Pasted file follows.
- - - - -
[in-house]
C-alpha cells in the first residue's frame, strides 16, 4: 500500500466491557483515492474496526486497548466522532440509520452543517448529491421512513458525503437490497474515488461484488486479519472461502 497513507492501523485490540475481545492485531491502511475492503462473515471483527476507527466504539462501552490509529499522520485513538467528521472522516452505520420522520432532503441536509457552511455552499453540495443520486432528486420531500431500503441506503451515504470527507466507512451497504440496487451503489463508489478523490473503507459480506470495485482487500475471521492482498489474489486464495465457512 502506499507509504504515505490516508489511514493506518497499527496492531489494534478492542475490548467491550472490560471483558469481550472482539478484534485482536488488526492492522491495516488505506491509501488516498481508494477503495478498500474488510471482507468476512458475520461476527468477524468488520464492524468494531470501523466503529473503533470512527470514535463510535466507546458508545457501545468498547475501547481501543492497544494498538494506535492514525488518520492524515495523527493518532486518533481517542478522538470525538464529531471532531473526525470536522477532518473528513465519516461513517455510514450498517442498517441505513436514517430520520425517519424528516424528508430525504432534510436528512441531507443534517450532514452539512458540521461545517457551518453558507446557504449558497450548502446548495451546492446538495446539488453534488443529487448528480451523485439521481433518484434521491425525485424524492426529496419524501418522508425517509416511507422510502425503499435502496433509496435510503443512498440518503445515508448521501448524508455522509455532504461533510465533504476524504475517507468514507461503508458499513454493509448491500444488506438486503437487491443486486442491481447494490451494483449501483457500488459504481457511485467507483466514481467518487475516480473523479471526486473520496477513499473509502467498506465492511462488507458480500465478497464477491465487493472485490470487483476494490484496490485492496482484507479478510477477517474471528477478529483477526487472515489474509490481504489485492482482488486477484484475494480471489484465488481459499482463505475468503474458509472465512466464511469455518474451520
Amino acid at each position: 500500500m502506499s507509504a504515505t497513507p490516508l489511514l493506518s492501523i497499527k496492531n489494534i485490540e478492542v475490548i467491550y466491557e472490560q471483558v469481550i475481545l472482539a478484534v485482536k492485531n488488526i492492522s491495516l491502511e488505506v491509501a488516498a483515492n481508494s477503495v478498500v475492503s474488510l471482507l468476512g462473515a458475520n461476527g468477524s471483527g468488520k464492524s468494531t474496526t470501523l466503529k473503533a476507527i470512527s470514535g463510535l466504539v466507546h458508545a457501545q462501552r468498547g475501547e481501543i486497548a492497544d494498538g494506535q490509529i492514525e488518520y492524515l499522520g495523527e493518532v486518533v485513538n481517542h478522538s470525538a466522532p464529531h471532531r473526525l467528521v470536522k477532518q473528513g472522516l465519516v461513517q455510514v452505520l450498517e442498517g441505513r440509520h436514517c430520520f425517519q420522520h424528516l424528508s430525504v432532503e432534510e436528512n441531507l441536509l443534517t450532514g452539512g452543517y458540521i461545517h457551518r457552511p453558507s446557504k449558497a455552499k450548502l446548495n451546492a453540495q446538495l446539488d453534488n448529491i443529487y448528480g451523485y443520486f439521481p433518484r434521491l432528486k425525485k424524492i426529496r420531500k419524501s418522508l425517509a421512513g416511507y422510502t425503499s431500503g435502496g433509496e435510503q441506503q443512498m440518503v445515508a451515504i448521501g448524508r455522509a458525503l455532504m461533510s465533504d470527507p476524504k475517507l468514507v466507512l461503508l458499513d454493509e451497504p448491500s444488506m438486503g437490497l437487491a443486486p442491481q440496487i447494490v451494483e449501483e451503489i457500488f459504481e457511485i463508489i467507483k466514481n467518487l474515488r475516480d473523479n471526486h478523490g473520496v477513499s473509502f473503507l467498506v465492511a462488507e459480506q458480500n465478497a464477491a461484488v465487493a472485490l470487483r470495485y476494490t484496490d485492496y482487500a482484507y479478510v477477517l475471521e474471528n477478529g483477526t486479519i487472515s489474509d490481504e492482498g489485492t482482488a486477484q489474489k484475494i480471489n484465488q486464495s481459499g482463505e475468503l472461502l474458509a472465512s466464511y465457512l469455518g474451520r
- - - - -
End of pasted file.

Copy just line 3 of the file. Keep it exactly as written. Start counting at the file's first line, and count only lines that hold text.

Amino acid at each position: 500500500m502506499s507509504a504515505t497513507p490516508l489511514l493506518s492501523i497499527k496492531n489494534i485490540e478492542v475490548i467491550y466491557e472490560q471483558v469481550i475481545l472482539a478484534v485482536k492485531n488488526i492492522s491495516l491502511e488505506v491509501a488516498a483515492n481508494s477503495v478498500v475492503s474488510l471482507l468476512g462473515a458475520n461476527g468477524s471483527g468488520k464492524s468494531t474496526t470501523l466503529k473503533a476507527i470512527s470514535g463510535l466504539v466507546h458508545a457501545q462501552r468498547g475501547e481501543i486497548a492497544d494498538g494506535q490509529i492514525e488518520y492524515l499522520g495523527e493518532v486518533v485513538n481517542h478522538s470525538a466522532p464529531h471532531r473526525l467528521v470536522k477532518q473528513g472522516l465519516v461513517q455510514v452505520l450498517e442498517g441505513r440509520h436514517c430520520f425517519q420522520h424528516l424528508s430525504v432532503e432534510e436528512n441531507l441536509l443534517t450532514g452539512g452543517y458540521i461545517h457551518r457552511p453558507s446557504k449558497a455552499k450548502l446548495n451546492a453540495q446538495l446539488d453534488n448529491i443529487y448528480g451523485y443520486f439521481p433518484r434521491l432528486k425525485k424524492i426529496r420531500k419524501s418522508l425517509a421512513g416511507y422510502t425503499s431500503g435502496g433509496e435510503q441506503q443512498m440518503v445515508a451515504i448521501g448524508r455522509a458525503l455532504m461533510s465533504d470527507p476524504k475517507l468514507v466507512l461503508l458499513d454493509e451497504p448491500s444488506m438486503g437490497l437487491a443486486p442491481q440496487i447494490v451494483e449501483e451503489i457500488f459504481e457511485i463508489i467507483k466514481n467518487l474515488r475516480d473523479n471526486h478523490g473520496v477513499s473509502f473503507l467498506v465492511a462488507e459480506q458480500n465478497a464477491a461484488v465487493a472485490l470487483r470495485y476494490t484496490d485492496y482487500a482484507y479478510v477477517l475471521e474471528n477478529g483477526t486479519i487472515s489474509d490481504e492482498g489485492t482482488a486477484q489474489k484475494i480471489n484465488q486464495s481459499g482463505e475468503l472461502l474458509a472465512s466464511y465457512l469455518g474451520r